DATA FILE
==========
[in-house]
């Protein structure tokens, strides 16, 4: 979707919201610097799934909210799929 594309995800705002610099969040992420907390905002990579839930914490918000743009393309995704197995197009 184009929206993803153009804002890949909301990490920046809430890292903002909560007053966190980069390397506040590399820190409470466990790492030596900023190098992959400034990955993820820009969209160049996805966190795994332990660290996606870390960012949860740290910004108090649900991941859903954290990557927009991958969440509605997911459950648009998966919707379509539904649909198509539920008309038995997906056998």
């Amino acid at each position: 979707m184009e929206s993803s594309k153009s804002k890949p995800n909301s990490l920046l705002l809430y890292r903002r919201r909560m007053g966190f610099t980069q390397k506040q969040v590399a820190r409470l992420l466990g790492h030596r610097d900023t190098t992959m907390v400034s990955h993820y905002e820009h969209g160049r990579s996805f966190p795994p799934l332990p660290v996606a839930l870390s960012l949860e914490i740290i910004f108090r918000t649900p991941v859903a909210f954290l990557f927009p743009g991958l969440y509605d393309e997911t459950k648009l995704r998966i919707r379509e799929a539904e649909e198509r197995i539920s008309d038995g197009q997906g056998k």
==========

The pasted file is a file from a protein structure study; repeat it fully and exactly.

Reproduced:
[in-house]
């Protein structure tokens, strides 16, 4: 979707919201610097799934909210799929 594309995800705002610099969040992420907390905002990579839930914490918000743009393309995704197995197009 184009929206993803153009804002890949909301990490920046809430890292903002909560007053966190980069390397506040590399820190409470466990790492030596900023190098992959400034990955993820820009969209160049996805966190795994332990660290996606870390960012949860740290910004108090649900991941859903954290990557927009991958969440509605997911459950648009998966919707379509539904649909198509539920008309038995997906056998």
């Amino acid at each position: 979707m184009e929206s993803s594309k153009s804002k890949p995800n909301s990490l920046l705002l809430y890292r903002r919201r909560m007053g966190f610099t980069q390397k506040q969040v590399a820190r409470l992420l466990g790492h030596r610097d900023t190098t992959m907390v400034s990955h993820y905002e820009h969209g160049r990579s996805f966190p795994p799934l332990p660290v996606a839930l870390s960012l949860e914490i740290i910004f108090r918000t649900p991941v859903a909210f954290l990557f927009p743009g991958l969440y509605d393309e997911t459950k648009l995704r998966i919707r379509e799929a539904e649909e198509r197995i539920s008309d038995g197009q997906g056998k």